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27 August 2021updated 05 Oct 2021 5:46pm

Can authoritarianism ever be justified?

China may have performed better than many democratic countries on Covid-19, but good government can’t be sustained without public scrutiny.

By Fabienne Peter

The UK is currently battling a third wave of the Covid-19 outbreak. China, in contrast, has been much more successful in containing the disease. In fact, the country has so far managed to avoid a second wave. And with under 6,000 deaths from Covid-19, China’s performance puts many democratic countries to shame.

Comparing the performance of a country often described as authoritarian to the rather less impressive performance of many established democracies gives rise to a puzzle. One important objection to authoritarian regimes is that they tend not to work for the people, whereas a democracy, so the argument goes, can ensure that a government serves all citizens and not merely partisan interests. As Abraham Lincoln put it in his Gettysburg address, democracy is government by the people and for the people. Authoritarianism, by contrast, is neither government by the people nor for the people. Call this the “service” objection against authoritarianism.

There is no question that a good government works for its people. A good government helps its citizens thrive – ideally not at the expense of citizens of other countries, but in cooperation with them and with the interests of future generations in mind. A bad government, by contrast, sacrifices the interests of its citizens to satisfy the greed of a small elite.

But is a democratic government always best placed to work for the people, or does working for the people sometimes favour bypassing democratic control? That’s a puzzle worth addressing in the context of the Covid-19 pandemic, and there are reasons to think that the picture is more complicated than the service objection to authoritarianism suggests.

At the start of the pandemic, governments around the world came under pressure to “follow the science” and to introduce highly coercive measures in order to protect their citizens from the disease. Most implemented the recommendations with some form of lockdown, some (such as New Zealand) more rapidly than others (such as the UK). Governments that were more prepared to defer to scientific advice appear to have done better than those that did not.

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In terms of containing the spread of the disease in the country, China’s response was one of the most successful in the world. Once the outbreak of a novel coronavirus was established, the Chinese authorities drew on their medical and political expertise to devise and implement strategies to restrict the disease. A combination of top-down decision-making mechanisms and the institutional power to ruthlessly enforce those decisions led to a set of policies – including a strict lockdown of the epicentre city Wuhan and separation of families in quarantine centres – that have been described as “brutal but effective”. As a result, China managed to avoid the high numbers of deaths and the long, drawn-out restrictions seen in countries such as the UK.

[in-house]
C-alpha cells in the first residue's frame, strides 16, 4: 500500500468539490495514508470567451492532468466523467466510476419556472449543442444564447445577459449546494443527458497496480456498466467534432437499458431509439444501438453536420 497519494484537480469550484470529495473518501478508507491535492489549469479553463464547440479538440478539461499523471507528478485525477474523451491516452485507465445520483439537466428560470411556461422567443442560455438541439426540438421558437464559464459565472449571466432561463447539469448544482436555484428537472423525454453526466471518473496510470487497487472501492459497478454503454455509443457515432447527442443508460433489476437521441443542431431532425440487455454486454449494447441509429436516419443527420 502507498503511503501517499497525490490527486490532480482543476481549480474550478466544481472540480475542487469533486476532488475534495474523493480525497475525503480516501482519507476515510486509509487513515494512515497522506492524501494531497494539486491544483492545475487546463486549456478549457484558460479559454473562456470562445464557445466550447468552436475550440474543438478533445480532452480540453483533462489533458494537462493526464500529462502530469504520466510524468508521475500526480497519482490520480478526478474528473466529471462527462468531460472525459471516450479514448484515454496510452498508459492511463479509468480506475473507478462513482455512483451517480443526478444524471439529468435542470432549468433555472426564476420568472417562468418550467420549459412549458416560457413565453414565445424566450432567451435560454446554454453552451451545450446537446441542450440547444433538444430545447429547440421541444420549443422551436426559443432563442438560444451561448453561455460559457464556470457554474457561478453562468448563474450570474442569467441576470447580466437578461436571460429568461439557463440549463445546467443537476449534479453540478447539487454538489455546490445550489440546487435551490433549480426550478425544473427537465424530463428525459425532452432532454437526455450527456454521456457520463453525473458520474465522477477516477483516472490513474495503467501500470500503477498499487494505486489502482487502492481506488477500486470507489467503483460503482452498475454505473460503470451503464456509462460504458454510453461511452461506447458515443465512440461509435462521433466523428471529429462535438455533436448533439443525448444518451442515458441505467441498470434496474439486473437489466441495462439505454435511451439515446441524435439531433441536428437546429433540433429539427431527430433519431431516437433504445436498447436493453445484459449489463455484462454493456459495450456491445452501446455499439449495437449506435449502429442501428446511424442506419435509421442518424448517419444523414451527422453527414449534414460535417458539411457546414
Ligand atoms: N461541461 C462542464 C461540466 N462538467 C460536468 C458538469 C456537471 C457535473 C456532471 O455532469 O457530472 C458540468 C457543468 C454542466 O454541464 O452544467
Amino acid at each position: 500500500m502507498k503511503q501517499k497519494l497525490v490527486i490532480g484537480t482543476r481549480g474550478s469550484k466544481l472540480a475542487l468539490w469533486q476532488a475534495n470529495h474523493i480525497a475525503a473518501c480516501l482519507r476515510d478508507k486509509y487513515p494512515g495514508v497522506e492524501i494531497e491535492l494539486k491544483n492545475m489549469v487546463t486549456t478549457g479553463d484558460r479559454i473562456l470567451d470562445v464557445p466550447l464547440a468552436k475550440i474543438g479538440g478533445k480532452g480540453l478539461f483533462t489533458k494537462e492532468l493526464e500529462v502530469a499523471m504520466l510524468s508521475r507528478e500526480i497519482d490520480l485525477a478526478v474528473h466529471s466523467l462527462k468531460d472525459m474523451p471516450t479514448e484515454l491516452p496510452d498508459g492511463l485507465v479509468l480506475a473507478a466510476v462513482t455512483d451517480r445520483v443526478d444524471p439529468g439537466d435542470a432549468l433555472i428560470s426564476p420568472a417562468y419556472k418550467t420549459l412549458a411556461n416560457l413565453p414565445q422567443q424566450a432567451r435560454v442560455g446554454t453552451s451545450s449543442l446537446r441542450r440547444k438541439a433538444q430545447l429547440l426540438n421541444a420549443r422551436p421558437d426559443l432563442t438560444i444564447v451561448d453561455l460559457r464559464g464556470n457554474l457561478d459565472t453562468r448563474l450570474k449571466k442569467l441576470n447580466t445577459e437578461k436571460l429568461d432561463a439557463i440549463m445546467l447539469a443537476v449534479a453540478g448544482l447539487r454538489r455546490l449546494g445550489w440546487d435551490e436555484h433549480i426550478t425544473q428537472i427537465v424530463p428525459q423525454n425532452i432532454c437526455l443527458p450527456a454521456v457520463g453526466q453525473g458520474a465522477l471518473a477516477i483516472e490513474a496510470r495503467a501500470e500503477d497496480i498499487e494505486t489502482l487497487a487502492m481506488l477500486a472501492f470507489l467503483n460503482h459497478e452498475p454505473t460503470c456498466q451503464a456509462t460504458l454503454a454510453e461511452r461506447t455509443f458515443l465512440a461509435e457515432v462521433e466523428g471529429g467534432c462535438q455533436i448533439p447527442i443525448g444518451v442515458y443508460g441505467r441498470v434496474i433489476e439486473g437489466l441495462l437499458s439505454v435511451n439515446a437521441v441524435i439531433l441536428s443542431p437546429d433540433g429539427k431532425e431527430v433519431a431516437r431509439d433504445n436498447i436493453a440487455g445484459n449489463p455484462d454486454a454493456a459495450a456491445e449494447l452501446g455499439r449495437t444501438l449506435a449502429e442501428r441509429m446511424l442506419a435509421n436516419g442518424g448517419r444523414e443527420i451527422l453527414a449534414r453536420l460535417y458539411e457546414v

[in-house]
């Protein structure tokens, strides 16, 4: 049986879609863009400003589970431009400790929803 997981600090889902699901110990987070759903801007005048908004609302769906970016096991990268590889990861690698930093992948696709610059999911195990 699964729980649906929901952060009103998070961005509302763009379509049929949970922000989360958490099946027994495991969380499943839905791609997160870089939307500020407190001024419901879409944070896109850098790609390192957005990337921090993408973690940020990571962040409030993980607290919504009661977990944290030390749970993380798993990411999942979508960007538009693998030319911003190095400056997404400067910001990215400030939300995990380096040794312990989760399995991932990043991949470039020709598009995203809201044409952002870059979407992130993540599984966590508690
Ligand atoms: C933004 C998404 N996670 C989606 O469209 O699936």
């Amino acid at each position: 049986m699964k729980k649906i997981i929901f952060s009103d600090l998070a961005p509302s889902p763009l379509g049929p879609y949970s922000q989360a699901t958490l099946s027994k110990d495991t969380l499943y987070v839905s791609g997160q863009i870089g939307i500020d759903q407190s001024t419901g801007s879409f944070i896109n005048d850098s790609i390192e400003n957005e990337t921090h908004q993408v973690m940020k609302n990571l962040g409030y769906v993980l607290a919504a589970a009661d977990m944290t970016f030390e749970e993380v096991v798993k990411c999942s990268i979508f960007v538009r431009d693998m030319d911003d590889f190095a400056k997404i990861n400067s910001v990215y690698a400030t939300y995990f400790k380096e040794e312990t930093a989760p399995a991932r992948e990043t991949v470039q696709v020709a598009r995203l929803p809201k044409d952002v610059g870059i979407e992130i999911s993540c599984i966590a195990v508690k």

The Covid-19 case thus shows that, contrary to what the service objection suggests, authoritarian regimes can work for the people. Why is that? An important part of the explanation is that democracy isn’t always needed to identify the best way forward. Good government sometimes stems from deference to non-democratic authority – in this case, the authority of scientists with expertise on how to manage a pandemic. What justified lockdown at the beginning of the pandemic was, above all, that it was the right decision at the time, not any democratic pedigree. Any government willing to implement the decisions needed to protect its population – as long as it also has the means to implement them effectively – can succeed.

But we shouldn’t conclude that the service objection against authoritarianism is overstated. The reason why this objection needs to be taken seriously is found in the political culture that authoritarian regimes like China tend to create.

Democracy isn’t just about elections and the occasional referendum. Without a broader democratic culture, elections and referendums mean little and are compatible with electoral autocracies. For a regime to be fully democratic, democratic decision-making needs to be embedded in a political culture that encourages active citizen participation, tolerates dissent and holds political leaders to account. An authoritarian political culture, by contrast, typically limits political participation and disempowers any emerging opposition.

[See also: China’s income inequality is among the world’s worst]